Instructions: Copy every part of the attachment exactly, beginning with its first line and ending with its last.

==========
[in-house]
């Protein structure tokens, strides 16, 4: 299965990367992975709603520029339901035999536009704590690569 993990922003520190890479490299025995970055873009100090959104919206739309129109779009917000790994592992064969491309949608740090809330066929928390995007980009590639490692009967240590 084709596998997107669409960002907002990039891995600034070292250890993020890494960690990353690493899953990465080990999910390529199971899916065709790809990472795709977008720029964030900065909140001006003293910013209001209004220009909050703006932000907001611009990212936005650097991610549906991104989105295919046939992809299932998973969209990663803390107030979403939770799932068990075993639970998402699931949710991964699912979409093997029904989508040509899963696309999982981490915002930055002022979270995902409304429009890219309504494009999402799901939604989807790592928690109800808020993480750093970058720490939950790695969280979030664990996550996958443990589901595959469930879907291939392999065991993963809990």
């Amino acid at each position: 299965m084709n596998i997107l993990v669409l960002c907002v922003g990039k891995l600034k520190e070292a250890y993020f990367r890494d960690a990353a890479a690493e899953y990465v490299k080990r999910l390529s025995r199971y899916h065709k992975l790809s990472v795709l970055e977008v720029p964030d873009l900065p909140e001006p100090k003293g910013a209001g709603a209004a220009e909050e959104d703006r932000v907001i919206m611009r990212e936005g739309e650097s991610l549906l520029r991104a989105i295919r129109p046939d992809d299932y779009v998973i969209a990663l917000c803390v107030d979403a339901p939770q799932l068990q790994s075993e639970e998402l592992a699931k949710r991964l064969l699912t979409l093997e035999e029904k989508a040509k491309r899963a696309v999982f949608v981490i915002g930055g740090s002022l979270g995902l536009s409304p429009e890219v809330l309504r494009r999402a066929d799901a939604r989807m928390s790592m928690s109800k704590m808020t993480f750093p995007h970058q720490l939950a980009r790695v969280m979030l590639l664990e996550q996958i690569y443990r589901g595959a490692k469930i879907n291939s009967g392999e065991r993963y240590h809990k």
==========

[in-house]
């Protein structure tokens, strides 16, 4: 299965990367992975709603520029339901035999536009704590690569 993990922003520190890479490299025995970055873009100090959104919206739309129109779009917000790994592992064969491309949608740090809330066929928390995007980009590639490692009967240590 084709596998997107669409960002907002990039891995600034070292250890993020890494960690990353690493899953990465080990999910390529199971899916065709790809990472795709977008720029964030900065909140001006003293910013209001209004220009909050703006932000907001611009990212936005650097991610549906991104989105295919046939992809299932998973969209990663803390107030979403939770799932068990075993639970998402699931949710991964699912979409093997029904989508040509899963696309999982981490915002930055002022979270995902409304429009890219309504494009999402799901939604989807790592928690109800808020993480750093970058720490939950790695969280979030664990996550996958443990589901595959469930879907291939392999065991993963809990």
């Amino acid at each position: 299965m084709n596998i997107l993990v669409l960002c907002v922003g990039k891995l600034k520190e070292a250890y993020f990367r890494d960690a990353a890479a690493e899953y990465v490299k080990r999910l390529s025995r199971y899916h065709k992975l790809s990472v795709l970055e977008v720029p964030d873009l900065p909140e001006p100090k003293g910013a209001g709603a209004a220009e909050e959104d703006r932000v907001i919206m611009r990212e936005g739309e650097s991610l549906l520029r991104a989105i295919r129109p046939d992809d299932y779009v998973i969209a990663l917000c803390v107030d979403a339901p939770q799932l068990q790994s075993e639970e998402l592992a699931k949710r991964l064969l699912t979409l093997e035999e029904k989508a040509k491309r899963a696309v999982f949608v981490i915002g930055g740090s002022l979270g995902l536009s409304p429009e890219v809330l309504r494009r999402a066929d799901a939604r989807m928390s790592m928690s109800k704590m808020t993480f750093p995007h970058q720490l939950a980009r790695v969280m979030l590639l664990e996550q996958i690569y443990r589901g595959a490692k469930i879907n291939s009967g392999e065991r993963y240590h809990k």